I got matched to British Airways Gold status when they took over British Midland. As an American flyer the single most valuable benefit of British Airways Gold status is access to the American Flagship Lounges even when traveling domestically. While on one hand I’ve considered trying to requalify (given that there are some efficient ways to do so by mileage running to the Caribbean on American in first/business class), I’ve come to realize that I only connect in airports that have Flagship Lounges maybe a handful of times a year, at least on domestic itineraries. On international itineraries I already get access to those lounges on account of my Executive Platinum status. So it’s just not worth putting in effort to requalify for access to a nicer lounge for a few trips a year.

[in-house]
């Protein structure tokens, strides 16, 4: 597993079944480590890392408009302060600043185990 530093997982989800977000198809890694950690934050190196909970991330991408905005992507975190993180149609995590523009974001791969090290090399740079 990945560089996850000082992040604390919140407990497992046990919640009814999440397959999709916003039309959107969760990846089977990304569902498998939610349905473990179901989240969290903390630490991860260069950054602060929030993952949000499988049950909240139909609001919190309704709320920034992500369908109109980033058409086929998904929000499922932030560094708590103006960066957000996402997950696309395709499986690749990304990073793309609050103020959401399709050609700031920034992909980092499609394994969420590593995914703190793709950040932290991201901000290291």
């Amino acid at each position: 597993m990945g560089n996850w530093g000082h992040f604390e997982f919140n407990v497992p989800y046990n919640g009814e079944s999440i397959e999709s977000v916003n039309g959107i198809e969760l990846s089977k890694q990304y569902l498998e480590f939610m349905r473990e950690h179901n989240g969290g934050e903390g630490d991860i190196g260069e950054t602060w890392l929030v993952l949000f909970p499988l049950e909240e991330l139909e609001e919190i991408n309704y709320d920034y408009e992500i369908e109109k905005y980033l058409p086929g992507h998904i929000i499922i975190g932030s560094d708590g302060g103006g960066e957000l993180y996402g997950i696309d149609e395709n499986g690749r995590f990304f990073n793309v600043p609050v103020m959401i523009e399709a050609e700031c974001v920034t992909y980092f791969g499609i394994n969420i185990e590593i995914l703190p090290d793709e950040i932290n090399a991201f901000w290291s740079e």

Starwood Preferred Guest


While I can requalify for Starwood Platinum status on either 25 stays or 50 nights, I definitely want to reach the 50 nights. That’s because last year Starwood introduced new elite benefits, including 10 suite night awards for Platinum members that reach 50 nights.

While I’m more than half way in terms of stays and half way in terms of nights, I’m really pretty far behind. That’s because I get four elite stays and ten elite nights towards status requalification every year just for having the Starwood Personal American Express and Starwood Business American Express (each offers two elite stays and five elite nights annually). Without those I’d only be at 14 stays and 15 nights. So it’s time for me to play catch up. Big time.

Hyatt Gold Passport